CFP: The Political Life and Thought of Simone de Beauvoir

The University of Wisconsin, Superior is pleased to host
the 23rd Simone de Beauvoir Society Conference

Cosponsors: UWS Department of Social Inquiry, UWS Continuing Education

For more information contact: Dr Sarah LaChance Adams slachanc@uwsuper.edu

Details of the conference and abstract submission here. The deadline is 1 April.

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Women Philosophers on Autonomy at Yeditepe

Yeditepe University, Department of Philosophy
Istanbul, May 5-6th 2016

The workshop is organized in the frameworks of the newly instituted hub “Turkish European Network for the Study of Women in Philosophy” and of the newly instituted Joint Master Program “History of Women Philosophers/History of Philosophy” (University of Paderborn-Yeditepe University Istanbul). The overall aim of these two projects is the study of women philosophers and of the changes in the canonical history of philosophy resulting from a thorough consideration of the women contribution. Within this broader framework, this workshop addresses the women philosophers’ contribution to a particularly relevant topic: the notion of autonomy. Autonomy, together with its cognate concepts (self-determination, self-mastery, self-government etc.), is among the central concepts across the whole history and the whole spectrum of the philosophical debate, yet the women philosophers’ contribution to its development has been seldom investigated.

For the list of participant, see here.

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Sophie de Grouchy’ Letters on Sympathy

Eric Schliesser and I are being issued a contract by OUP, NY, for a translation of Sophie de Grouchy’s Lettres sur la Sympathie, together with annotations and an introduction designed to help those who want to teach the Letters. The book will be part of OUP’s new series, New Histories of Philosophy.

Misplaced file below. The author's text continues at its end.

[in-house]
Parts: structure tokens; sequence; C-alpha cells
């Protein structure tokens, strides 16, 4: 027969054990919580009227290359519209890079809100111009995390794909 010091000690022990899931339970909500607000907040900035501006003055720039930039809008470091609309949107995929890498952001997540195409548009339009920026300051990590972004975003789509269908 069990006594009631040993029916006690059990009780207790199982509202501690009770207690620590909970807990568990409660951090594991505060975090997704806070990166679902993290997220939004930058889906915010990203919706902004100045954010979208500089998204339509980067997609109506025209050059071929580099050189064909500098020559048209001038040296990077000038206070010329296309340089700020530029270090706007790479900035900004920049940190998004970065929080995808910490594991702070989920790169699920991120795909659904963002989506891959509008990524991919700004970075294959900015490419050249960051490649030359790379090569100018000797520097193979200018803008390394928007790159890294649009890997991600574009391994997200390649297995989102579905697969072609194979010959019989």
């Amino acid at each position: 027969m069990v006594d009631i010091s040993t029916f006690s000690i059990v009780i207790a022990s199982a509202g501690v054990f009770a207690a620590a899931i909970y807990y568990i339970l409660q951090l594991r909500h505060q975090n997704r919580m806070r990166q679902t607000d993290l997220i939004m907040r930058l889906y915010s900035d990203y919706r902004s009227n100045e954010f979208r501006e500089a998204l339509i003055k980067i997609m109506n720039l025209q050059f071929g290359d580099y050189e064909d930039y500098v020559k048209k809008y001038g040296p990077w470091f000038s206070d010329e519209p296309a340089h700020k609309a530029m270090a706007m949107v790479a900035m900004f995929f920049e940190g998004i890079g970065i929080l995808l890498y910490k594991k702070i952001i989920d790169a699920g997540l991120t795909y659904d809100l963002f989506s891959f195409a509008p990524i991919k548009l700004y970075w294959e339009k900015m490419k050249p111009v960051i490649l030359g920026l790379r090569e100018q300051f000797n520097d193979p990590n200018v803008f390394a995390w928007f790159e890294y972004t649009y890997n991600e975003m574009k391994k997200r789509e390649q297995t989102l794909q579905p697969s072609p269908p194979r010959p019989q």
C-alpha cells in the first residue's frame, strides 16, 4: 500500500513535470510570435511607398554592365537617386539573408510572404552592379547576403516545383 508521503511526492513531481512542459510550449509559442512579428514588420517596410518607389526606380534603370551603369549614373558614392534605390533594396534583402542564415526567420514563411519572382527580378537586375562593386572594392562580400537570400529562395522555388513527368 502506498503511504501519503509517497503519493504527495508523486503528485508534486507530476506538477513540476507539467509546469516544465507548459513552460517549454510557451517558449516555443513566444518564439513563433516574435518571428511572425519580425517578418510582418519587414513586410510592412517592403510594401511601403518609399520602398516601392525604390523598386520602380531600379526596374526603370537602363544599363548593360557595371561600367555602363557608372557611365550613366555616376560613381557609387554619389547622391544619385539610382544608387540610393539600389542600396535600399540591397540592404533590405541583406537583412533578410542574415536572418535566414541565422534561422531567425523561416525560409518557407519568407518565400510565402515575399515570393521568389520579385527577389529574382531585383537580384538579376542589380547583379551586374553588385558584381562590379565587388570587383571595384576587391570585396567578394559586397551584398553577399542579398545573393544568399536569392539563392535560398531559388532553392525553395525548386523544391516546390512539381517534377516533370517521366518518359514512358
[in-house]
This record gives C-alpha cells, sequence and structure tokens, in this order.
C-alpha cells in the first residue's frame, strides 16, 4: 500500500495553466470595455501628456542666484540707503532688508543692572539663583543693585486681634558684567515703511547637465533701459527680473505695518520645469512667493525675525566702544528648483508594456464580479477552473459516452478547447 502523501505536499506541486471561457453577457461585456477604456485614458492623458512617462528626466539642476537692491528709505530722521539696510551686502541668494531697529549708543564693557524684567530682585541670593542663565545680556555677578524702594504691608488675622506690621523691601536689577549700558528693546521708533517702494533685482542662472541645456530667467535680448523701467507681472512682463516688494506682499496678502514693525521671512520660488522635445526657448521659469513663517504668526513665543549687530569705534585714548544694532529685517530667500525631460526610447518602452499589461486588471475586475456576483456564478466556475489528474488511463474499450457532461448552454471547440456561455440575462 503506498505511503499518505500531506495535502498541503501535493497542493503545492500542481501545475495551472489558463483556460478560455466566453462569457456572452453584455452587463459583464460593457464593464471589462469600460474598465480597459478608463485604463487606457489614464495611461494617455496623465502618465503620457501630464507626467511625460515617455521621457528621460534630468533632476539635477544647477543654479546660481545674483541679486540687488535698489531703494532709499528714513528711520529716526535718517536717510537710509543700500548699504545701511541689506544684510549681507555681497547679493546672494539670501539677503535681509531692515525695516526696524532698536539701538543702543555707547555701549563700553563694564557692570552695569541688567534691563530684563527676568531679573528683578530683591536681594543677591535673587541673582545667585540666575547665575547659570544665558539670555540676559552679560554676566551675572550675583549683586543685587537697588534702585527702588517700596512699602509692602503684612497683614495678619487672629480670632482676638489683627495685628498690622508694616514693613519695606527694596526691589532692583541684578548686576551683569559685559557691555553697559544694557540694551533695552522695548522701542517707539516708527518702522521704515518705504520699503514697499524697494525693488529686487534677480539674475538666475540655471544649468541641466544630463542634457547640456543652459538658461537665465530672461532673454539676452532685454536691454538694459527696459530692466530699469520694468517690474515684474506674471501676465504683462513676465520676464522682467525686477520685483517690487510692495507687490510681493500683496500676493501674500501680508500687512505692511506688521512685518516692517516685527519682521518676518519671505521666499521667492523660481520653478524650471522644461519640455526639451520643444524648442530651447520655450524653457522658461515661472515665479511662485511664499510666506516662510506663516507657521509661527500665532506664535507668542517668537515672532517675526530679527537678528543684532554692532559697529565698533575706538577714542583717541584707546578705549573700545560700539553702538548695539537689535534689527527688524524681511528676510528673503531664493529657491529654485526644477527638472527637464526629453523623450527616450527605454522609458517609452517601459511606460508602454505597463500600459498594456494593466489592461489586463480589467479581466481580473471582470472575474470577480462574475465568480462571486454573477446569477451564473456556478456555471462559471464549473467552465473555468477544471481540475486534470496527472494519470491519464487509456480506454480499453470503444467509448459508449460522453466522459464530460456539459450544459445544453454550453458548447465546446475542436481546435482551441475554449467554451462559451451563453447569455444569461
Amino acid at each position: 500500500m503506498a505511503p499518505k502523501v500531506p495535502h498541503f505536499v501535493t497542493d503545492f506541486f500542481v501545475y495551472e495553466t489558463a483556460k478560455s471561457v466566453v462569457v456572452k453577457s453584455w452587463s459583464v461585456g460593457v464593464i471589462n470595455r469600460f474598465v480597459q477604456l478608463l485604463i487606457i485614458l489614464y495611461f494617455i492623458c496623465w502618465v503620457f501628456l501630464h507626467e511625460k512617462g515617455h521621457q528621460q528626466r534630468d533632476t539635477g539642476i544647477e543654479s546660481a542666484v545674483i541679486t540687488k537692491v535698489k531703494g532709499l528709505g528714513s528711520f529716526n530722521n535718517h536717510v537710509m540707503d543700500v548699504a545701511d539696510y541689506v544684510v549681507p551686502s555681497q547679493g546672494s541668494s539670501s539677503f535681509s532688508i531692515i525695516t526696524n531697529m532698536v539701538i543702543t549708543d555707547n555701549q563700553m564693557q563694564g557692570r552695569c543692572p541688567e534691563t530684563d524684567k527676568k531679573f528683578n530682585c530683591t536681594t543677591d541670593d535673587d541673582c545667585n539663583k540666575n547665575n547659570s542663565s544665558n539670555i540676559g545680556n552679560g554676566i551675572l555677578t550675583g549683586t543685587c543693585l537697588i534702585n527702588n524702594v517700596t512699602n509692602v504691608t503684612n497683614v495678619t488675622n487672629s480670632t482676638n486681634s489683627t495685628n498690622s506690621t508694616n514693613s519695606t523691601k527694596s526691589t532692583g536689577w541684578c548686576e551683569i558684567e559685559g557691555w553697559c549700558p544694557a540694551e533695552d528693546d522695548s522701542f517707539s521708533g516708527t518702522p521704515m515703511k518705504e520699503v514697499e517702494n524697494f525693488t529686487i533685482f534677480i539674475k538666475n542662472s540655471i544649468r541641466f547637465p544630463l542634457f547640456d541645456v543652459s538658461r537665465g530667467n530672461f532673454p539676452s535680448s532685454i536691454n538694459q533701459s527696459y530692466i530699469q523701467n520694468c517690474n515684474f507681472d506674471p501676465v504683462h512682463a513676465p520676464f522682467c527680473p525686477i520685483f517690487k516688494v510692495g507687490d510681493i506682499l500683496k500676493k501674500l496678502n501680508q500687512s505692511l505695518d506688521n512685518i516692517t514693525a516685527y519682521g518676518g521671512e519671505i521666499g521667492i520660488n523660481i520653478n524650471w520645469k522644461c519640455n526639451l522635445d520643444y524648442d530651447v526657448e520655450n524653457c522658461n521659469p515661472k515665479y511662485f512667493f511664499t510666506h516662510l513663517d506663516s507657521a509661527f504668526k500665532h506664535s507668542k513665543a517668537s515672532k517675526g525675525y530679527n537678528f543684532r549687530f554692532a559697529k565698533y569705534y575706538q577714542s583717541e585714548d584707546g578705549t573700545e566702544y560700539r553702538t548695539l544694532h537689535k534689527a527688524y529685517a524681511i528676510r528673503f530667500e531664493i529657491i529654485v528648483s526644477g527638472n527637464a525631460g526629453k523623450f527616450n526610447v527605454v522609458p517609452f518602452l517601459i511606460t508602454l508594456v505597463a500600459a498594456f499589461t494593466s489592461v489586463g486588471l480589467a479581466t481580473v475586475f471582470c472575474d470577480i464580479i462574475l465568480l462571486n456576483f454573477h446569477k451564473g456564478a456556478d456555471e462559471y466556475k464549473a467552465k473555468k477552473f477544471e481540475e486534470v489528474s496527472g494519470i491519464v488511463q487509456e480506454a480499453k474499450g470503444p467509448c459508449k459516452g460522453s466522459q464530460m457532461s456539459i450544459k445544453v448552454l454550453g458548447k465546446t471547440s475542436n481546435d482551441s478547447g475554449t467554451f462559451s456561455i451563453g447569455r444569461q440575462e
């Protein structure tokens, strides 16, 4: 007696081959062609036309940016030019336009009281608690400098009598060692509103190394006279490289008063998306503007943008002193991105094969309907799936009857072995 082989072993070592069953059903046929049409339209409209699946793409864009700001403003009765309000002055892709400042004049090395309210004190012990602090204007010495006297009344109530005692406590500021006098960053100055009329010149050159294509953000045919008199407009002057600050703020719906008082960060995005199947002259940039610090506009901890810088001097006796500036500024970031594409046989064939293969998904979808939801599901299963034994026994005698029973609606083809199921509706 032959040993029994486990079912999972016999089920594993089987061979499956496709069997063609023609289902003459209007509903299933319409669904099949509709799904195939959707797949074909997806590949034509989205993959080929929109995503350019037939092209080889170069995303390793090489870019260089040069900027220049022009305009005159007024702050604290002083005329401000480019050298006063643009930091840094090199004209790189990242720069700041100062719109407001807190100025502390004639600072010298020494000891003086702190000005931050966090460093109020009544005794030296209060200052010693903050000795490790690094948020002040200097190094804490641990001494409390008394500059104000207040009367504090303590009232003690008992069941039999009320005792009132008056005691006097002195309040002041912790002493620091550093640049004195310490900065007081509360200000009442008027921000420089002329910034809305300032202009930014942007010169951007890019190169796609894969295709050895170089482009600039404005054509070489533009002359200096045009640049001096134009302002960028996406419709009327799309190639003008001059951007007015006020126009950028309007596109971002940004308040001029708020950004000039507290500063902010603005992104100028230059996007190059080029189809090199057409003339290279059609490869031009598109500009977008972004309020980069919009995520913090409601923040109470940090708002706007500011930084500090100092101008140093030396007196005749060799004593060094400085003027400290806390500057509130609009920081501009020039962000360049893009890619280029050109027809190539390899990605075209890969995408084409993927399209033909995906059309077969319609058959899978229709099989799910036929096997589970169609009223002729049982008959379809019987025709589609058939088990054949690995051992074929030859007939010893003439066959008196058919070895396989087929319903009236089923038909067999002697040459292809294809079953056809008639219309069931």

The Letters themselves are an original commentary on Adam Smith’s Theory of Moral Sentiments and presesent a series of  arguments in moral, social and political philosophy. The fact that Grouchy lived the French Revolution (she was married to Condorcet) makes her political thought even more valuable. 

That a major press is publishing a new translation of this hitherto little known text is great news for all of us working on restoring women’s works to the history of philosophy.

Our next step after this volume will be to edit a companion volume of articles on Sophie de Grouchy. So watch this space!

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Summer school on gender and philosophy

The Gender and Philosophy project offers an intensive 5 days summer course sponsored by an Erasmus+ grant, focusing on the subject of gender and philosophy from four different viewpoints. Each summer school has its own distinct theme introduced by specialists in the field of study and offers an innovative and exciting forum for discussion and learning.
Further information on how to apply to the summer schools can be found here.

The program features four different summer schools, including one on the Feminist thinking in Historical Perspective  at the University of Jyväskylä, 22-26 August, 2016.

See here for a description of all four summer schools.

Details on how to apply can be found here. The next deadline (for philosophy of body) is 15 February. The deadline for Feminist thinking in Historical Perspective is 15 April.